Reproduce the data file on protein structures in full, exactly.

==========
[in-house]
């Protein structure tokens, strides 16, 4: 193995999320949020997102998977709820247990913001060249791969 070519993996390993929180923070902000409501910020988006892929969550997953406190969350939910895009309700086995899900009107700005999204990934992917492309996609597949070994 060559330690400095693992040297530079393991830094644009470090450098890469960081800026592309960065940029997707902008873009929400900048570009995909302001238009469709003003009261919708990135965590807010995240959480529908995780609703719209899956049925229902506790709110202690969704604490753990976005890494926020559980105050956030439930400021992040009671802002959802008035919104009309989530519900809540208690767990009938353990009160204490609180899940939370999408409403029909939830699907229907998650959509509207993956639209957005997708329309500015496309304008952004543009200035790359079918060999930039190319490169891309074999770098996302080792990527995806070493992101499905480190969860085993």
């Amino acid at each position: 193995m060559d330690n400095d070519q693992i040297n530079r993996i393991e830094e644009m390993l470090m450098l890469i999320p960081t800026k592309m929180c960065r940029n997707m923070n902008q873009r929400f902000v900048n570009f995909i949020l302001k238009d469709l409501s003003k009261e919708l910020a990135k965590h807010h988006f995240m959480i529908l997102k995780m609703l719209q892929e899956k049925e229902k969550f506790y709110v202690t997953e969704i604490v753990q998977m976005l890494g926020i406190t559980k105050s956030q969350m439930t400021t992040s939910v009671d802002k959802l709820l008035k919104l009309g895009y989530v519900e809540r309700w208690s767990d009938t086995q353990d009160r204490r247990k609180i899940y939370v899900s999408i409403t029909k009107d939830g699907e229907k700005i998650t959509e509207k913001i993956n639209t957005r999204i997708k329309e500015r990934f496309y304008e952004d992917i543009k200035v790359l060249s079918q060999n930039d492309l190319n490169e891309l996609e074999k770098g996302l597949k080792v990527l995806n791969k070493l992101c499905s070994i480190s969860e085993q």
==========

[in-house]
């Protein structure tokens, strides 16, 4: 193995999320949020997102998977709820247990913001060249791969 070519993996390993929180923070902000409501910020988006892929969550997953406190969350939910895009309700086995899900009107700005999204990934992917492309996609597949070994 060559330690400095693992040297530079393991830094644009470090450098890469960081800026592309960065940029997707902008873009929400900048570009995909302001238009469709003003009261919708990135965590807010995240959480529908995780609703719209899956049925229902506790709110202690969704604490753990976005890494926020559980105050956030439930400021992040009671802002959802008035919104009309989530519900809540208690767990009938353990009160204490609180899940939370999408409403029909939830699907229907998650959509509207993956639209957005997708329309500015496309304008952004543009200035790359079918060999930039190319490169891309074999770098996302080792990527995806070493992101499905480190969860085993």
């Amino acid at each position: 193995m060559d330690n400095d070519q693992i040297n530079r993996i393991e830094e644009m390993l470090m450098l890469i999320p960081t800026k592309m929180c960065r940029n997707m923070n902008q873009r929400f902000v900048n570009f995909i949020l302001k238009d469709l409501s003003k009261e919708l910020a990135k965590h807010h988006f995240m959480i529908l997102k995780m609703l719209q892929e899956k049925e229902k969550f506790y709110v202690t997953e969704i604490v753990q998977m976005l890494g926020i406190t559980k105050s956030q969350m439930t400021t992040s939910v009671d802002k959802l709820l008035k919104l009309g895009y989530v519900e809540r309700w208690s767990d009938t086995q353990d009160r204490r247990k609180i899940y939370v899900s999408i409403t029909k009107d939830g699907e229907k700005i998650t959509e509207k913001i993956n639209t957005r999204i997708k329309e500015r990934f496309y304008e952004d992917i543009k200035v790359l060249s079918q060999n930039d492309l190319n490169e891309l996609e074999k770098g996302l597949k080792v990527l995806n791969k070493l992101c499905s070994i480190s969860e085993q």